RE: Why not re-allocate all of the funds?
By JediJeb on 12/2/2009 5:38:16 PM , Rating: 2
I use the internet a lot but I hope I am never so attached to it.

To depend on something so much is dangerous. If next week a massive solar flare hits Earth and knocks out the power grids or even some simple human mistake knocks them out for days or longer, what will you do? And before you think it is not possible or probable, Google it and see just how shakey our electronic infrastructure is to such an event. Last I read was that if it happened it could take months to bring everything back online( if from a solar flare that knocks out most of the country). The one in 1965 took a day or more in some cases to recover power the one in 2003 was similar

These were caused by simple human errors, but a natural disaster can make things even worse. The ice storm we had in our area last January knocked out power to several counties for up to 4 weeks for some people. I was without power for 12 days, a friend 21 days and even at work which is in an industrial park we had no power for 8 days. The ice actually collapsed several of the large main transmission lines coming from the power plant. Cell service, electricity, phone service, even water in some places was out during this. I'm just glad I was raised in a rural area so I knew how to survive without such conveniences ( which is what they are, not rights ).

By guffwd13 on 12/2/2009 6:39:07 PM , Rating: 2
"To depend on something so much is dangerous."

I agree with that completely. However, we also depend on our cars and planes, and they all lead to many many deaths. Yet, we'll never shake that necessity. The internet will be likewise.

Yes a catastrophic event could take down our electronic and digital infrastructure. Already we are vastly dependent on it though - particularly in business and commerce. Even the stock market relies on the internet now. All life in developed nations would stall until everything gets back up and running.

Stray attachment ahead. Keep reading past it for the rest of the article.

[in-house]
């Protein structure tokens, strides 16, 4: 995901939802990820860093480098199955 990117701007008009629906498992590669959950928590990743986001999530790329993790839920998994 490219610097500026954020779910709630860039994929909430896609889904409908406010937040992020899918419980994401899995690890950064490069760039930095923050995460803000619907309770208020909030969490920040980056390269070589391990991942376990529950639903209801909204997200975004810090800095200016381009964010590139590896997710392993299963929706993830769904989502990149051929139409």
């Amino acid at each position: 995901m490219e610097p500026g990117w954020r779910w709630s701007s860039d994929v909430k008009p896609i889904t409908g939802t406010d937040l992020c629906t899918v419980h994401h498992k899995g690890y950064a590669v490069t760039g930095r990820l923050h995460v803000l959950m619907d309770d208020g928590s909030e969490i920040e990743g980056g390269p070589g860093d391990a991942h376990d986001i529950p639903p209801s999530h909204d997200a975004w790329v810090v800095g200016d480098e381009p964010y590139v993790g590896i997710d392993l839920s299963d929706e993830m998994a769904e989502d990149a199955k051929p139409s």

I was working at Staples for a summer job back in the Northeast blackout of 2003. It was pretty entertaining actually. On the spot we changed our setup and let people come into the store but only up to the front registers where they had to request what they needed and we the employees ran to get what they wanted. We wrote down the sku's with pad and pencil and exchanged cash or check.

But I digress, the event would be just that, an event that will last for only a little while. And fool us once, you can guarantee it won't happen again.

As far as survival goes - there's a difference between life and lifestyle. My whole lifestyle would change, but I still have all the necessary life skills to go without it. I mean, its not like I'm online while skiing in the rockies or camping in death valley. In other words, just because my lifestyle utilizes the internet so much doesn't mean I can't survive without it.

But information is priceless and yet my generation expects much of it to be free - hence wikipedia, flikr, youtube, nytimes etc. etc. etc. And this is as it should be. If some of us have a right to it (because we pay for it dearly), then so should us all. While I despise affirmative action for many reasons, this is one tool that still needs to be available to all and should be supplied in such a fashion.

Philosophically, he who has the knowledge has all the power. Dictatorships will be impossible in the future (and are failing now - ie China, North Korea) because they cannot exist without the illusion that the grass is greener nowhere else (which of course is an ridiculously impossible notion anyway as it is an innate human trait to covet - hence why its one of the commandments). Some religions are also failing given the ability to see first hand so many different points of views. While this is the extreme, the same argument works at all scales.

This of course is no new concept. There's a reason governments have provided their respective peoples with libraries for millennia. Thus, one could assert that these governments, including our own, believe freedom of information to be a right, not a convenience nor a privilege. And there is no source of information that compares to the internet.

Can one strole down to the nearest library when they need to? Sure if there is one. And even those who live near libraries, when was the last time you took such a trip? (This is not to say I'm opposed to the concept of public libraries or them serving as the internet for those who can't afford even a netbook. If you've ever been to the Seattle public library, its quite impressive how many people jamb those computers. Students, homeless, businessmen on lunch etc. etc.).

Regardless of the best solution to this problem. I cannot see how anyone could argue the internet anything other than an inalienable right. For the world. Two billion down, four to go. Time to get crackin'.

"We are going to continue to work with them to make sure they understand the reality of the Internet.  A lot of these people don't have Ph.Ds, and they don't have a degree in computer science." -- RIM co-CEO Michael Lazaridis